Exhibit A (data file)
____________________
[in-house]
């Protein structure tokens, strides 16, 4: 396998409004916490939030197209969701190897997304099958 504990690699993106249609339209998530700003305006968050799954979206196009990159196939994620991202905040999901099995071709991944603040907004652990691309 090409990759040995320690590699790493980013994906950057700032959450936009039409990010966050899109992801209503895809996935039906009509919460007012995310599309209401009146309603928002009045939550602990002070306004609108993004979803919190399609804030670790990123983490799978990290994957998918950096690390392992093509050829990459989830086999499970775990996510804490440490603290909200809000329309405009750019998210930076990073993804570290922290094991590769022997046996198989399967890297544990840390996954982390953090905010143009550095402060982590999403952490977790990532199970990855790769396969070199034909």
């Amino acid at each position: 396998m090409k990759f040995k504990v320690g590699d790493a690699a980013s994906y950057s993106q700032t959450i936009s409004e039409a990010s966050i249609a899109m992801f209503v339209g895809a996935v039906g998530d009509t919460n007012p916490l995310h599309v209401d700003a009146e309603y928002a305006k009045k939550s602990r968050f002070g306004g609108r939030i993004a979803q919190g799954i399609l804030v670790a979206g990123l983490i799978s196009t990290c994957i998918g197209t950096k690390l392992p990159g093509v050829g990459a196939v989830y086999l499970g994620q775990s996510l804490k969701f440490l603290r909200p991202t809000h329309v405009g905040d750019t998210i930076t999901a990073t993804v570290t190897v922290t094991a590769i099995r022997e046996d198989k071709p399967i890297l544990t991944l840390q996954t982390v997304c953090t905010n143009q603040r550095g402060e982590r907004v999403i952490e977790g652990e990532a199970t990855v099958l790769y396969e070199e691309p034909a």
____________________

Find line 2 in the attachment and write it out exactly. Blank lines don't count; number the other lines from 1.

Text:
């Protein structure tokens, strides 16, 4: 396998409004916490939030197209969701190897997304099958 504990690699993106249609339209998530700003305006968050799954979206196009990159196939994620991202905040999901099995071709991944603040907004652990691309 090409990759040995320690590699790493980013994906950057700032959450936009039409990010966050899109992801209503895809996935039906009509919460007012995310599309209401009146309603928002009045939550602990002070306004609108993004979803919190399609804030670790990123983490799978990290994957998918950096690390392992093509050829990459989830086999499970775990996510804490440490603290909200809000329309405009750019998210930076990073993804570290922290094991590769022997046996198989399967890297544990840390996954982390953090905010143009550095402060982590999403952490977790990532199970990855790769396969070199034909």